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Heart Valve Disease

According to Valve Disease Day.Org, 11.6 million Americans have heart valve disease and 25,000 people die each year from heart valve disease.  While those are large numbers, it’s alarming to also learn that 3 out of 4 Americans know little to nothing about heart valve disease.

At Cardiovascular Associates, we take pride in using our 75+ years of cardiology care in the Birmingham community and treating all heart conditions, including valve disease.  Our team of cardiologists work with your primary care providers to provide an accurate heart diagnosis and get you on the road to recovery.

What is valve disease?

The heart has four valves namely, the tricuspid, pulmonary, mitral and aortic valves. These valves have tissue flaps that make sure blood flows correctly throughout the heart’s four chambers and to the rest of the body. Heart valve disease occurs if one or more of these valves do not function well.

Who is more at risk for valve disease?

As we age and use 100,000 heart beats every day, our valves experience some wear and tear.  This may lead to calcification, aortic stenosis or degeneration.  However, other more common risks that may cause valve disease include family history and infections like staph and strep.

What are the symptoms of valve disease?

Symptoms differ from one person to another. Some people may display no symptom at all while others experience noticeable symptoms and can develop very quickly if the condition is severe. Some physical signs of heart valve disease may include the following:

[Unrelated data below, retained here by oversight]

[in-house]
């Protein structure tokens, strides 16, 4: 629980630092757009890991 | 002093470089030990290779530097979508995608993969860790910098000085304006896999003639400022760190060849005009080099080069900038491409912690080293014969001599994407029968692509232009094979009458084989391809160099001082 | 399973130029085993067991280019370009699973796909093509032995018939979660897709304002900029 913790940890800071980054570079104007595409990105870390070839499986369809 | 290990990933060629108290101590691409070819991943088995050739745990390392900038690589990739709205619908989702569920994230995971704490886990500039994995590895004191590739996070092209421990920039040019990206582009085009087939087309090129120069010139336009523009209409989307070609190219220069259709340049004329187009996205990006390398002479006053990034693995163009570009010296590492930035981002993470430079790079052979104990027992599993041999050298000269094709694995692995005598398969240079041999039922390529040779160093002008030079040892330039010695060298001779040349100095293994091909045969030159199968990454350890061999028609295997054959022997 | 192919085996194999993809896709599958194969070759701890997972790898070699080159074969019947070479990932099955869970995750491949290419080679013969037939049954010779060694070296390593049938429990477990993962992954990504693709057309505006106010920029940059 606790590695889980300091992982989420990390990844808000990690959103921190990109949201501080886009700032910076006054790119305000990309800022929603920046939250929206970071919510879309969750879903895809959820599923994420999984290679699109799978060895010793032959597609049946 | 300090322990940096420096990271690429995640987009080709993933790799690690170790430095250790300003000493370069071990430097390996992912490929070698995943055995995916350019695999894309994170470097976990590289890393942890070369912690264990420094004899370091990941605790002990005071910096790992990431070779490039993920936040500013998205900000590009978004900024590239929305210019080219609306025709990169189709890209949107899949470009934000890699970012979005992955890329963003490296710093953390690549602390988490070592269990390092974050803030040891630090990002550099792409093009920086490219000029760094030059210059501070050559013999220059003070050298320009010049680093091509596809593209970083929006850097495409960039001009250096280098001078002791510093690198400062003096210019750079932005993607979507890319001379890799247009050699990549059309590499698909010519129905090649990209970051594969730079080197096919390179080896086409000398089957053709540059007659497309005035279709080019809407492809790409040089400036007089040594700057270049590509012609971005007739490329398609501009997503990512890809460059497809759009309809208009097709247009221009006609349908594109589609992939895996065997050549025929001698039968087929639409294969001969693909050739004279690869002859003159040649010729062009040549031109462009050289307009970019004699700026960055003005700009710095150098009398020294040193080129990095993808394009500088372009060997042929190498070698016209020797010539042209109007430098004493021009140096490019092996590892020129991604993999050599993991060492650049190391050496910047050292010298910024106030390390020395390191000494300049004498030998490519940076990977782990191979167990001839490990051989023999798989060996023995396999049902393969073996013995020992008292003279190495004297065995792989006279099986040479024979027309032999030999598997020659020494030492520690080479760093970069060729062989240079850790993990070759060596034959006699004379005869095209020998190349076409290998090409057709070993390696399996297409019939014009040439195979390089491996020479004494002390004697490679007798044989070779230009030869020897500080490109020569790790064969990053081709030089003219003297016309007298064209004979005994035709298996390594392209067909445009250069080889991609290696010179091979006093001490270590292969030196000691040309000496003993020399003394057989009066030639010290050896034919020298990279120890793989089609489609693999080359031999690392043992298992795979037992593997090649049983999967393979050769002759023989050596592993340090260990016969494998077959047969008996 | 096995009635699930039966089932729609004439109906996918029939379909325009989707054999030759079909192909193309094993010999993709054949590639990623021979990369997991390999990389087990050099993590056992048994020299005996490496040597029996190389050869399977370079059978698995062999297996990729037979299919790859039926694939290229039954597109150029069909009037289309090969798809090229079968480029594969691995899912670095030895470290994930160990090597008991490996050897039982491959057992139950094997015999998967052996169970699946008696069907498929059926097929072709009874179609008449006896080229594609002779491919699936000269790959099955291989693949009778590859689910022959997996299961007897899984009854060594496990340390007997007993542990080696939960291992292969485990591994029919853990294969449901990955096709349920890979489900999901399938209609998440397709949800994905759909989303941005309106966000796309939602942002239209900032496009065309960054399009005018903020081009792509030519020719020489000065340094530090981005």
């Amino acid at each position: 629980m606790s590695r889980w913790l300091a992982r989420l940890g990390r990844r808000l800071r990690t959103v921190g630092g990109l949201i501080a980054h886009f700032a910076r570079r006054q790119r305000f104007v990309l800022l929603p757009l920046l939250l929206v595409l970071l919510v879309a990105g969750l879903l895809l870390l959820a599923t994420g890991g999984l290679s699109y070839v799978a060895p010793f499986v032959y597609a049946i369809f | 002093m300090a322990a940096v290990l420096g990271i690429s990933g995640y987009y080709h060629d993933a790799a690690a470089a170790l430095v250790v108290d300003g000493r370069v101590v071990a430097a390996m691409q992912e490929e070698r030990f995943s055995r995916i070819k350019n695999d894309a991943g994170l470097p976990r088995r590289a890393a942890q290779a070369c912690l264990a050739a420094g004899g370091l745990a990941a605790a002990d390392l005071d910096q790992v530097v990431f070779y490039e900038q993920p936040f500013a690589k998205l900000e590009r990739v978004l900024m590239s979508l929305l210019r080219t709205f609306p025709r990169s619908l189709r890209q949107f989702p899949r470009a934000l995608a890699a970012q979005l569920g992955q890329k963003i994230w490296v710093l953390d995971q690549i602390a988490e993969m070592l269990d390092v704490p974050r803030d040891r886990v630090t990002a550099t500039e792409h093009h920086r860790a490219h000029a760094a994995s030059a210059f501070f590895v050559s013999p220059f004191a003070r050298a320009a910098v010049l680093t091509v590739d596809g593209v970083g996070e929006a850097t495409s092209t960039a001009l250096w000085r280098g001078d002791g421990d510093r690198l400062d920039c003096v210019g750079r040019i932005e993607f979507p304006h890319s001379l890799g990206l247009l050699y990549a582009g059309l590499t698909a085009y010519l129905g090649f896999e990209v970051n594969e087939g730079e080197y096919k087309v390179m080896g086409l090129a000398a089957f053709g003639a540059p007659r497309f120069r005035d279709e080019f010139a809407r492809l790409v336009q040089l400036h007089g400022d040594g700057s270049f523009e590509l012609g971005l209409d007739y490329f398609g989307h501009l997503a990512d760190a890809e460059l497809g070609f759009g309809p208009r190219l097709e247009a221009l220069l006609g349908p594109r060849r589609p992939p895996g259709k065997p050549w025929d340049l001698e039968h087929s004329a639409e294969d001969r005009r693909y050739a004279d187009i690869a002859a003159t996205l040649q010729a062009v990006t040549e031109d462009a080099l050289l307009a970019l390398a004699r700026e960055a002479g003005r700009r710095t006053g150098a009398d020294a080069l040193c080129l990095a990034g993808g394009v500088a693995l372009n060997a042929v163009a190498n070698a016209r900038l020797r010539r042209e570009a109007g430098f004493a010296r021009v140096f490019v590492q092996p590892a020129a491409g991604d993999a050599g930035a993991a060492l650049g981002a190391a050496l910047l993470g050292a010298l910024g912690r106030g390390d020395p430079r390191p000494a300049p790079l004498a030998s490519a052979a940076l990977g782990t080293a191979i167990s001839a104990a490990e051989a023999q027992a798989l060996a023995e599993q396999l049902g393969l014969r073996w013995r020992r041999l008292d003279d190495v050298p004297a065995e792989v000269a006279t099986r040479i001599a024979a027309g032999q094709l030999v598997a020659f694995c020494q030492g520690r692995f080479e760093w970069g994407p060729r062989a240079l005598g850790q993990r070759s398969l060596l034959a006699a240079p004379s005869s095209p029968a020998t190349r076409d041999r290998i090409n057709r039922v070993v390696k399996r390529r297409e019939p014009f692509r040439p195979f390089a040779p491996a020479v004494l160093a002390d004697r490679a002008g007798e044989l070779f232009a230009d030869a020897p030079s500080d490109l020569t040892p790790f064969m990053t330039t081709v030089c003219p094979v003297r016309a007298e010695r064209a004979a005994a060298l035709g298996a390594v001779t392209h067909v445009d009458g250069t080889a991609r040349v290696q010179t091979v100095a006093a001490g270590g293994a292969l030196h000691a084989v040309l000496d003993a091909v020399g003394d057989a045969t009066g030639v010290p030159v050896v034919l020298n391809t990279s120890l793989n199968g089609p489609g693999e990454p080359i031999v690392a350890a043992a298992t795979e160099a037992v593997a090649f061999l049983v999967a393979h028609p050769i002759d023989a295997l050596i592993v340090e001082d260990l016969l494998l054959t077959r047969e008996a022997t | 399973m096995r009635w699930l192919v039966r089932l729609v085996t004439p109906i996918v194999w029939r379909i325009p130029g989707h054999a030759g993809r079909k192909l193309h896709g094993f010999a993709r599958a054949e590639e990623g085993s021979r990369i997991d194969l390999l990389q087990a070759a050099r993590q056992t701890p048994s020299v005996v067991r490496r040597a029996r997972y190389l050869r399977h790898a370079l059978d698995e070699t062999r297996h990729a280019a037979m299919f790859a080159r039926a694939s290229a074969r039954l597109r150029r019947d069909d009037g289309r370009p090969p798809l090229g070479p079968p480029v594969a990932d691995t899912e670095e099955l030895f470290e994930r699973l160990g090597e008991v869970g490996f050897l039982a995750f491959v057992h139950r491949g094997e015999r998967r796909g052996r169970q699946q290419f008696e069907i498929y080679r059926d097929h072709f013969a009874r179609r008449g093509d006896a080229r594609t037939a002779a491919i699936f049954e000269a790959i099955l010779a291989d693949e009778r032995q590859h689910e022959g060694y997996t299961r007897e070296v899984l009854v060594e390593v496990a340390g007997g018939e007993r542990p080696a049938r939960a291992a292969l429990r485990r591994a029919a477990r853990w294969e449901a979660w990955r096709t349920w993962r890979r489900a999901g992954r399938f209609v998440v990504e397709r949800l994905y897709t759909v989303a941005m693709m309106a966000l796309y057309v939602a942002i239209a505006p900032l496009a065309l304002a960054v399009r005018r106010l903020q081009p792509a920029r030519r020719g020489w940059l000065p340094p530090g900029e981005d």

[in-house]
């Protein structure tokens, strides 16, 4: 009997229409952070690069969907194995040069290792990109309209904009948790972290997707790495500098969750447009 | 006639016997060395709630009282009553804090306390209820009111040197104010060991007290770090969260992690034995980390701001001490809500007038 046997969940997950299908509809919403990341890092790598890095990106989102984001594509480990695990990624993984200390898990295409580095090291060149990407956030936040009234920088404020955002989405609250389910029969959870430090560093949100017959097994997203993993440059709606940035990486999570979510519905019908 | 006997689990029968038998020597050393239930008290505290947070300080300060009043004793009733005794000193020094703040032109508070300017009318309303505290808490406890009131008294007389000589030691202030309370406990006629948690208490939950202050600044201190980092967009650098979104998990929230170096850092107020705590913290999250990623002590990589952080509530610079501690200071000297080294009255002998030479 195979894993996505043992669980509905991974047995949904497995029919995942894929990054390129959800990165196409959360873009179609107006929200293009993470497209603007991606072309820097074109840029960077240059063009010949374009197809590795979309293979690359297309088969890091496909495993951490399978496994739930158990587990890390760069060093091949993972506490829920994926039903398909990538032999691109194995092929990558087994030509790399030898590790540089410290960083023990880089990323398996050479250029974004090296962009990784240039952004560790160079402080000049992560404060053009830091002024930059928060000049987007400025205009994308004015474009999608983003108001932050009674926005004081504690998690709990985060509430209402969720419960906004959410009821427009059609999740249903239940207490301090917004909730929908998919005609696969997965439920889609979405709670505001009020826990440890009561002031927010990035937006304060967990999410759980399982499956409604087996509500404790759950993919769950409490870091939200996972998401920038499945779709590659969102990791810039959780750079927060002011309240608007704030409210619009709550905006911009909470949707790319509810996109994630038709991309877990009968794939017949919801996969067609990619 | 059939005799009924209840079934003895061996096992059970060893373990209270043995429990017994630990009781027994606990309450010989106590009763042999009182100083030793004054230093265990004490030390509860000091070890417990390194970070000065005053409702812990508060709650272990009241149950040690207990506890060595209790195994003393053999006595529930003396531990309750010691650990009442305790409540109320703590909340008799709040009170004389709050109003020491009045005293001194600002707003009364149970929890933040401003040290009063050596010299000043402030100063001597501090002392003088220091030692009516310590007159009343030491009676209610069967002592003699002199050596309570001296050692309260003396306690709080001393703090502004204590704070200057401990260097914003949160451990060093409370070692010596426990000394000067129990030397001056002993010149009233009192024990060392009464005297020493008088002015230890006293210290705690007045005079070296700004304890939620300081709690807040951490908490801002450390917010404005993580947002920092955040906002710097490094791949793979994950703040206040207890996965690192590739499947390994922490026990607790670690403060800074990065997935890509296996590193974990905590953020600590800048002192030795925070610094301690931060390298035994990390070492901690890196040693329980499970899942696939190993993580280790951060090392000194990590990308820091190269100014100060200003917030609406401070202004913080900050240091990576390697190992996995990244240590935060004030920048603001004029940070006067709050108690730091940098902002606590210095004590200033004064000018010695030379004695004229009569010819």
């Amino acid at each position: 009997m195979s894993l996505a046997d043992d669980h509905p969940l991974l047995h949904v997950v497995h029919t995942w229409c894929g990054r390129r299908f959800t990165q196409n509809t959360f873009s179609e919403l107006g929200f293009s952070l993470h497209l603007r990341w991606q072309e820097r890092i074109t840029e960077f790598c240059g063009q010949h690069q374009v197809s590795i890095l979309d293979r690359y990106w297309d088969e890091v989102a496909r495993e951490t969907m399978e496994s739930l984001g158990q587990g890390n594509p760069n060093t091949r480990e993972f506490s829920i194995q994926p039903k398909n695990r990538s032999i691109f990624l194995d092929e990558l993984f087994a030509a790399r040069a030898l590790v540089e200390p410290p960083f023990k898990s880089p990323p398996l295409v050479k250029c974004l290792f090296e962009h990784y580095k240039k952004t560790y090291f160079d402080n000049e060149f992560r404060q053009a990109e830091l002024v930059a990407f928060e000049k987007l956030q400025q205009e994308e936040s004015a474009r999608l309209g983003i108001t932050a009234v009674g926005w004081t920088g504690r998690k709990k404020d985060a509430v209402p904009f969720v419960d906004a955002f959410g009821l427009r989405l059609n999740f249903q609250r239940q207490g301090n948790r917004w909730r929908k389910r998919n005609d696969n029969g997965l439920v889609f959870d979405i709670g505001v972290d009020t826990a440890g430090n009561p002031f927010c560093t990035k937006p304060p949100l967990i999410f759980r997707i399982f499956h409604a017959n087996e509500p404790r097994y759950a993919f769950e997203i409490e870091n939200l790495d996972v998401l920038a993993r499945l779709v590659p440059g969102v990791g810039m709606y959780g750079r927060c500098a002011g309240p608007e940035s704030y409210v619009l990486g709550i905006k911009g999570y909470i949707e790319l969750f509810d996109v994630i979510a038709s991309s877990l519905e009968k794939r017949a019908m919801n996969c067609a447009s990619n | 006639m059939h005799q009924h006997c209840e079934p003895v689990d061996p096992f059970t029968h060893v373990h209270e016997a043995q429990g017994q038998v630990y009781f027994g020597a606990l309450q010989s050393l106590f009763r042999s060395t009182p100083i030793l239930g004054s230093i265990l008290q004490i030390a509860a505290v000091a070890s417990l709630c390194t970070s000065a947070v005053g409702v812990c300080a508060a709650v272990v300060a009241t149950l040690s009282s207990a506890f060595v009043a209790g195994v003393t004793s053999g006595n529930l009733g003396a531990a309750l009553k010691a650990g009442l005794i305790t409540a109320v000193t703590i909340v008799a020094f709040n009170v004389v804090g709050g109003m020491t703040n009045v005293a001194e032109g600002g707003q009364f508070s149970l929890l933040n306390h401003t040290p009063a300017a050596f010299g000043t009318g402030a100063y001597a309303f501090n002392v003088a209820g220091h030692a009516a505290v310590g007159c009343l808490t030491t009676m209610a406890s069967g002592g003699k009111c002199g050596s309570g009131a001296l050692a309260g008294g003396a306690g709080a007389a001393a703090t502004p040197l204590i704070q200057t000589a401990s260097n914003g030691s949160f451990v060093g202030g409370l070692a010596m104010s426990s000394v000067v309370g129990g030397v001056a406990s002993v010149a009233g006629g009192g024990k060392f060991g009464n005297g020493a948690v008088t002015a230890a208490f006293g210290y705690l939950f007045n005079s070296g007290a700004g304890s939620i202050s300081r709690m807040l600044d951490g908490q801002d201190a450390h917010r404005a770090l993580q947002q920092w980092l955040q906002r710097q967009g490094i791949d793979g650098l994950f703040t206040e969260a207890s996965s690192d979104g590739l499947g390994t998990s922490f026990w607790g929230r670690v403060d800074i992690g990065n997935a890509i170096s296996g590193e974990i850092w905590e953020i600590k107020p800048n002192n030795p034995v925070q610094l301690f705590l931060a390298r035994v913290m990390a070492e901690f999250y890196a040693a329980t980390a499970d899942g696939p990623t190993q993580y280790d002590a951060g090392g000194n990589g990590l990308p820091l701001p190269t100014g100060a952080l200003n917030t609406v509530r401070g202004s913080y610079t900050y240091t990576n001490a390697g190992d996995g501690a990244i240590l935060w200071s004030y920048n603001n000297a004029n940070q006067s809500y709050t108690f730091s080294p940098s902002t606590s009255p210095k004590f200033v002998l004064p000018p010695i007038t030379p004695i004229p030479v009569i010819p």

• Chest pain or palpitations (rapid rhythms or skips)
  • Shortness of breath, fatigue, weakness or inability to maintain regular activity level
  • Lightheadedness or fainting
  • Swollen ankles, feet or abdomen
  • For some people, heart valve disease progresses very slowly and so symptoms are barely noticeable.

Can valve disease be prevented?

While heart valve disease cannot be prevent, physical activity and nutritious foods can help prevent high blood pressure and other heart conditions.  The American Heart Association recommends 150 minutes of physical activity in a week. Take your medications appropriately.  Watch your calorie intake.  Rest your body when you are tired.

What are the next steps to treating valve disease?

Listen to your body!  Primary Care providers will refer you to a cardiologist if you do not have one already.  Make an appointment with your provider today and ask about the cardiology care you can receive at Cardiovascular Associates!

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